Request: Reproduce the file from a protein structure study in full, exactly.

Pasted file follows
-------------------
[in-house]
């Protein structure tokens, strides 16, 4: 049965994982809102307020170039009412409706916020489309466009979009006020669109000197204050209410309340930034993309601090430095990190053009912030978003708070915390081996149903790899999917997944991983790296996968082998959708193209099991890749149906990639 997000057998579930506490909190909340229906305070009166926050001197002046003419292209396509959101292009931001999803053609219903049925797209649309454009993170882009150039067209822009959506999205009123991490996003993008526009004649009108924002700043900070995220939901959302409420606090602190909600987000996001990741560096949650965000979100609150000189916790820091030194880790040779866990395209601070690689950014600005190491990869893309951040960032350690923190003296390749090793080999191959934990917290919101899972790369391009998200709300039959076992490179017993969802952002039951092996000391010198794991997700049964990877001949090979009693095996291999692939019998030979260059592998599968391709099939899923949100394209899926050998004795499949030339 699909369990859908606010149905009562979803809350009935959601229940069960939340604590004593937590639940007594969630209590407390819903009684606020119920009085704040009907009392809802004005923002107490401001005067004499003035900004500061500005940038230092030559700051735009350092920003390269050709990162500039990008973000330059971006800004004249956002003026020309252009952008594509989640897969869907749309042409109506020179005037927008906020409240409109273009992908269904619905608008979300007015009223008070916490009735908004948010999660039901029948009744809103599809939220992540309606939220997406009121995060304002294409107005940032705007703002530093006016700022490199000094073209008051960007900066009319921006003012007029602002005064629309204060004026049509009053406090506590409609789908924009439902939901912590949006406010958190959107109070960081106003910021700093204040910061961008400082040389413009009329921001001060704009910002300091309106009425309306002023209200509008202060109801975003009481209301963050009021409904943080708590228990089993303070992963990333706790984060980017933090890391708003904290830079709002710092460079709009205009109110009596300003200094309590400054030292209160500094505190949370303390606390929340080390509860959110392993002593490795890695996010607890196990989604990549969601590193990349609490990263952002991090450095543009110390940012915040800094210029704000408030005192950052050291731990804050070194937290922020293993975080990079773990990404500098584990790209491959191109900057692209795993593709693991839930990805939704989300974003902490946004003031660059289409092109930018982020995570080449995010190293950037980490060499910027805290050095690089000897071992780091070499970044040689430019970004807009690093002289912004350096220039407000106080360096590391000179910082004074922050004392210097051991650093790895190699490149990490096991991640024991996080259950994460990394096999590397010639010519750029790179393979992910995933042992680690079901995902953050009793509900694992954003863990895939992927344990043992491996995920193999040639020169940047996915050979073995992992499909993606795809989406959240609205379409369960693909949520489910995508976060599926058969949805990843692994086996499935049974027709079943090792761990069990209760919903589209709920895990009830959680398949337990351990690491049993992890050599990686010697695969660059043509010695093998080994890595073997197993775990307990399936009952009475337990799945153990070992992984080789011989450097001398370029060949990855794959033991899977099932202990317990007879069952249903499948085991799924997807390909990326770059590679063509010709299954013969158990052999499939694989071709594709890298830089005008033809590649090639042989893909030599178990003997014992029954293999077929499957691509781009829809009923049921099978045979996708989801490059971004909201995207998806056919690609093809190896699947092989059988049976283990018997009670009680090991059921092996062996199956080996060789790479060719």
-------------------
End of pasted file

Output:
[in-house]
């Protein structure tokens, strides 16, 4: 049965994982809102307020170039009412409706916020489309466009979009006020669109000197204050209410309340930034993309601090430095990190053009912030978003708070915390081996149903790899999917997944991983790296996968082998959708193209099991890749149906990639 997000057998579930506490909190909340229906305070009166926050001197002046003419292209396509959101292009931001999803053609219903049925797209649309454009993170882009150039067209822009959506999205009123991490996003993008526009004649009108924002700043900070995220939901959302409420606090602190909600987000996001990741560096949650965000979100609150000189916790820091030194880790040779866990395209601070690689950014600005190491990869893309951040960032350690923190003296390749090793080999191959934990917290919101899972790369391009998200709300039959076992490179017993969802952002039951092996000391010198794991997700049964990877001949090979009693095996291999692939019998030979260059592998599968391709099939899923949100394209899926050998004795499949030339 699909369990859908606010149905009562979803809350009935959601229940069960939340604590004593937590639940007594969630209590407390819903009684606020119920009085704040009907009392809802004005923002107490401001005067004499003035900004500061500005940038230092030559700051735009350092920003390269050709990162500039990008973000330059971006800004004249956002003026020309252009952008594509989640897969869907749309042409109506020179005037927008906020409240409109273009992908269904619905608008979300007015009223008070916490009735908004948010999660039901029948009744809103599809939220992540309606939220997406009121995060304002294409107005940032705007703002530093006016700022490199000094073209008051960007900066009319921006003012007029602002005064629309204060004026049509009053406090506590409609789908924009439902939901912590949006406010958190959107109070960081106003910021700093204040910061961008400082040389413009009329921001001060704009910002300091309106009425309306002023209200509008202060109801975003009481209301963050009021409904943080708590228990089993303070992963990333706790984060980017933090890391708003904290830079709002710092460079709009205009109110009596300003200094309590400054030292209160500094505190949370303390606390929340080390509860959110392993002593490795890695996010607890196990989604990549969601590193990349609490990263952002991090450095543009110390940012915040800094210029704000408030005192950052050291731990804050070194937290922020293993975080990079773990990404500098584990790209491959191109900057692209795993593709693991839930990805939704989300974003902490946004003031660059289409092109930018982020995570080449995010190293950037980490060499910027805290050095690089000897071992780091070499970044040689430019970004807009690093002289912004350096220039407000106080360096590391000179910082004074922050004392210097051991650093790895190699490149990490096991991640024991996080259950994460990394096999590397010639010519750029790179393979992910995933042992680690079901995902953050009793509900694992954003863990895939992927344990043992491996995920193999040639020169940047996915050979073995992992499909993606795809989406959240609205379409369960693909949520489910995508976060599926058969949805990843692994086996499935049974027709079943090792761990069990209760919903589209709920895990009830959680398949337990351990690491049993992890050599990686010697695969660059043509010695093998080994890595073997197993775990307990399936009952009475337990799945153990070992992984080789011989450097001398370029060949990855794959033991899977099932202990317990007879069952249903499948085991799924997807390909990326770059590679063509010709299954013969158990052999499939694989071709594709890298830089005008033809590649090639042989893909030599178990003997014992029954293999077929499957691509781009829809009923049921099978045979996708989801490059971004909201995207998806056919690609093809190896699947092989059988049976283990018997009670009680090991059921092996062996199956080996060789790479060719």